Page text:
Develop your longterm company vision before you start

Develop your longterm company vision before you start

Start-ups have professionalised tremendously in the last couple of years, yet many still make the same unnecessary rookie mistakes. One thing that I have learned in the last few years is that it is not only important to have a plan, but to develop your vision before you start. The great thing about the start-up community is that it is relatively easy to get into contact with people who have experience with your type of business and/or can show you a thing or two on how “the world” works.


There is a wide variety of available potential partners: VCs, Business Angels and Institutional Investors, and of course (Peer) Serial Entrepreneurs. Each of these will be stakeholders in your venture at some point of time and you need to understand to use them wisely. One reason I would always try to go for “smart money” is because these investors and shareholders challenge you on a whole other level. This became apparent to me when developing the vision for one of my latest ventures MIFLORA.

When it comes to developing a vision for your newly founded company, use your network of experienced stakeholders wisely. A strong sparring partner with a thorough understanding of your type of business can help tremendously. Having a broad pool of (pre-)seed business angels can give you just that type of early stage guidance and jump-start your business from the get-go.

Develop your vision before you start

The company vision is what keeps your team motivated, and gives them a purpose to their work. I personally feel that too many start-ups and young businesses simply start without having thought about where they would like to be in 2-5-10-20 years. A vision does not have to be a tangible goal as such, but is there to provide you and your team with a general direction.


At MIFLORA we developed our vision together with our company builder Venture Stars and with the help of a few of our strongest business angels. The company-start had been good and we had met our month-on-month business case targets for 9 months in a row. Our solid business case will surely gave us something to hold onto in the first couple of months, but we wanted to go above and beyond our straight-forward targets. We felt that a more extensive company vision was missing and we had to develop one quick.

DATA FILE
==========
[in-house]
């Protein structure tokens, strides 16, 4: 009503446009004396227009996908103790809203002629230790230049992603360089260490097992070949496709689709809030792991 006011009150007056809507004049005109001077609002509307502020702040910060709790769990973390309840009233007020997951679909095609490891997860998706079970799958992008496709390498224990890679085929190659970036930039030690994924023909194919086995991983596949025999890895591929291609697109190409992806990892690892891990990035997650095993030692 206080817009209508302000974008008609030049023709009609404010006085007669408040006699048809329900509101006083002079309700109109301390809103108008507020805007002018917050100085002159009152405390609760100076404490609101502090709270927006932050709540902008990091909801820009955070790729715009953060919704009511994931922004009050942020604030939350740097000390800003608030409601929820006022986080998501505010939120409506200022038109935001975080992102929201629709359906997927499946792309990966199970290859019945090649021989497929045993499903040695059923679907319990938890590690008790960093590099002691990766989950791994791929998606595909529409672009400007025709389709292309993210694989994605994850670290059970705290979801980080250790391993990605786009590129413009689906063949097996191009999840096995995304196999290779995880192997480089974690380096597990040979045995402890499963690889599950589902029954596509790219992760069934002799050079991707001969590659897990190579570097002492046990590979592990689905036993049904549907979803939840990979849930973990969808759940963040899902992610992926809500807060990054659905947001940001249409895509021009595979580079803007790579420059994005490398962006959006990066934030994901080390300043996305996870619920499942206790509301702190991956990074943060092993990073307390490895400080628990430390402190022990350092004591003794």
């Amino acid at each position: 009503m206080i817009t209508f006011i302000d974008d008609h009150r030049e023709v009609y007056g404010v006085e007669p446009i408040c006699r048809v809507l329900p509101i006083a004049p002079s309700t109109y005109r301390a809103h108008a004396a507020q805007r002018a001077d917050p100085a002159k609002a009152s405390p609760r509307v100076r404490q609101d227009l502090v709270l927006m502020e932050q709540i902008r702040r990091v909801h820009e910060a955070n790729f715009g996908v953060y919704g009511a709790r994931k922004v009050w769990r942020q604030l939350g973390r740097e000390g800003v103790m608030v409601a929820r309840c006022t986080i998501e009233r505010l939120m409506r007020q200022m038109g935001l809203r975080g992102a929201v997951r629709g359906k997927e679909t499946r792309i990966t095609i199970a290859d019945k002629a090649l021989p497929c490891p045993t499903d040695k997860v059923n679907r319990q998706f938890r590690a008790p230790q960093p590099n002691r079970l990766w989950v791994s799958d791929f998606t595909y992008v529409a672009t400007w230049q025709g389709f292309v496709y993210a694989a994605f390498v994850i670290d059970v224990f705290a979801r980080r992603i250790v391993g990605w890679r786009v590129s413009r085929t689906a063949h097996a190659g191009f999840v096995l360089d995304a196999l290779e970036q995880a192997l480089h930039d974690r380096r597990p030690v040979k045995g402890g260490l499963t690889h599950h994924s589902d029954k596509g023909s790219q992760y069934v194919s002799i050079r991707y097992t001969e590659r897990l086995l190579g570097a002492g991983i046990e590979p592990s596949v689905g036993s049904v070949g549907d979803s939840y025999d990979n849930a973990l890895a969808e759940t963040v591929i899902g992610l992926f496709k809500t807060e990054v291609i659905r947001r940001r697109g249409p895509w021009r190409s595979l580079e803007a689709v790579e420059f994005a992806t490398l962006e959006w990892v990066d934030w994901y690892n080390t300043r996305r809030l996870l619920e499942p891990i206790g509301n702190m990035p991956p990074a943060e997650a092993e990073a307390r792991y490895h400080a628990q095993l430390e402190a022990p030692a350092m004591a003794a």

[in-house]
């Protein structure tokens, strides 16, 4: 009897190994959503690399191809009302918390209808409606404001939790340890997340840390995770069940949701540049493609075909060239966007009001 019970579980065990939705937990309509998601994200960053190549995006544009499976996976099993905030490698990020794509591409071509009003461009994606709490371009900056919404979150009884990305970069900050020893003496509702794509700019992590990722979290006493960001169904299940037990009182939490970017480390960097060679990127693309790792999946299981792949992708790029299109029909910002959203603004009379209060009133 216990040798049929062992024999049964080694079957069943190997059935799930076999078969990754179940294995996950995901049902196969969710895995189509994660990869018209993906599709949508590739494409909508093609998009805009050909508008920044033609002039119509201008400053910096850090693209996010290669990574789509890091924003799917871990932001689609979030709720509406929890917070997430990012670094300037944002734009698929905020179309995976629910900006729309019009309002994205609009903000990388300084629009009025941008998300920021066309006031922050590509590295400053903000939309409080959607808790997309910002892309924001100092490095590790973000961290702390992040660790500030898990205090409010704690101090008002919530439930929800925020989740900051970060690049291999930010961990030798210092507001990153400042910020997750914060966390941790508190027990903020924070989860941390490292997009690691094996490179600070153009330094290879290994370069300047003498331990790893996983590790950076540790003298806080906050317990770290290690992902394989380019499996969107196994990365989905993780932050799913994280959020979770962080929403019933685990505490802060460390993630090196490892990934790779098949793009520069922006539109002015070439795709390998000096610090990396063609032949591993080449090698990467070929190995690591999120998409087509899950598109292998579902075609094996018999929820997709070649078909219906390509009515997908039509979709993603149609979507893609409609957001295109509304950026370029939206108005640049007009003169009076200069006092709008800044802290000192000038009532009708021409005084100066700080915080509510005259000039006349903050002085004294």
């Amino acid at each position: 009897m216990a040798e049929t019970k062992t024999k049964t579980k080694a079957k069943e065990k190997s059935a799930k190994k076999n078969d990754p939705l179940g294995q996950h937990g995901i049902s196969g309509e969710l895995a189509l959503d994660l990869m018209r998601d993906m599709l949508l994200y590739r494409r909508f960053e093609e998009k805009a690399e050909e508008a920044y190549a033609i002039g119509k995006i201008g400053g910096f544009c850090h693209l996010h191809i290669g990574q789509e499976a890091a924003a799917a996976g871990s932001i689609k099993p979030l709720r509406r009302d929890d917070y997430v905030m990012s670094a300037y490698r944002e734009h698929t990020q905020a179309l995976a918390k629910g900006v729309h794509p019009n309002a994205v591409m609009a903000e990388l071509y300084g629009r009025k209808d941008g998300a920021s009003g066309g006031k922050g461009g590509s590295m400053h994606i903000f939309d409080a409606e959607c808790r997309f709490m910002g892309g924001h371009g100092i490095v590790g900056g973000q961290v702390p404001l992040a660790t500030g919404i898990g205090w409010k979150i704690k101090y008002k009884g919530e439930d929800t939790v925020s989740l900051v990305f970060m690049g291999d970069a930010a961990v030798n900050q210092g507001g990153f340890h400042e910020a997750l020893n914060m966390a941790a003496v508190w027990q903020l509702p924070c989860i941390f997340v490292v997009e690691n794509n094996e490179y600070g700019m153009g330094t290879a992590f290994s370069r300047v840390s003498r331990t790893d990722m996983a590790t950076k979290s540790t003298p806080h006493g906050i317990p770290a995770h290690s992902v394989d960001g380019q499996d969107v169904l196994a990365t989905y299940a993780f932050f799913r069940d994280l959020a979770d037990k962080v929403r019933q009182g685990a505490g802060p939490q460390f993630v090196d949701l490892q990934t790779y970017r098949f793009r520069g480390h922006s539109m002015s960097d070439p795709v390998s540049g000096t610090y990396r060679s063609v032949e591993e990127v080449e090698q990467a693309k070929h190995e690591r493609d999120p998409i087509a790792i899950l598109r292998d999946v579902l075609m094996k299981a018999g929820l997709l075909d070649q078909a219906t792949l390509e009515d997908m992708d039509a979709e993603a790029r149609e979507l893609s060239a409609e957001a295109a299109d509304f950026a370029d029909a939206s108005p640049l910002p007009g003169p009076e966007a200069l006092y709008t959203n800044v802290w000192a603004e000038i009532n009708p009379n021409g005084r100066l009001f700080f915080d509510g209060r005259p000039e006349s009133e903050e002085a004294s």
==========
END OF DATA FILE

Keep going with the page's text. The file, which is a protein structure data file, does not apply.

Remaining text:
A vision is there to provide your team with a general direction

Our initial idea was to become the market leader in flowers, but soon we realised that this positioning was already “taken” by Fleurop (in Europe) – a company that has been around for more than 125 years. One of our business angels said: “Why don’t you try to broaden your scope? What would we need to do to dominate the market?”.

To us on the founding team this was quite an eye-opening statement. We had been so focussed on building a solid online business that we had forgotten to think about a greater purpose behind our company. Only 5-10% of all flowers are sold online, and if we would want to tap into a far greater market we would need to broaden our vision – the strategic implications and feasibility would follow next. Selling every second flower meant having to think about offline channels, understand the current market-setup with lots of independent brick-mortar  stores and importantly the strong position of wholesalers in the flower industry who dictate market prices and the product offering.

The vision we developed in the days that followed was that we were determined to “sell every second flower”. Even to us, this sounded like a somewhat absurd “goal”, but soon we realised that a vision should not be confused with straight forward strategic performance goals. Maybe this first “vision-statement” had a bit of a double-whammy to it, as it had both a clear tangible goal in it as well as a “market domination” component and we could have made it more general, but it did reflect our performance driven approach well.

Don’t be afraid to think BIG; break your vision down into actionable targets afterwards

In the weeks after that we developed the strategy around our long term vision and broke it up into smaller, more tangible goals for our product, IT and marketing teams. The short-term impact was fantastic, our employees were more motivated than ever before and within 3 months we doubled our (off-season) monthly turnover. If I would have to pick one of the most important moments in the first 12 months of our business, this would probably be the day that we wrote down that one sentence on a whiteboard.


Founders should bring the initial vision

I believe that sometimes it is better to wait for the right sparring partner to come along. Wait for a partner who not only believes in your vision and team but also challenges you to take your vision even one step further than you could imagine. A strong business partner and investor will know when it is time for change and when it is time to support management in their decisions.

Short-term goals can be changed rapidly when you see that something does not go as well as planned, but be sure to be aligned on the overall vision from day one. Having a common “picture of the future”, motivates all stakeholders involved with your company and most importantly I have found that it motivates the team tremendously as it gives each team member a purpose to their work.

Discuss your ideas within the management team and ask all stakeholders for their honest opinion. It will only help you form a stronger opinion, a clearer vision of the future and brings the team closer together.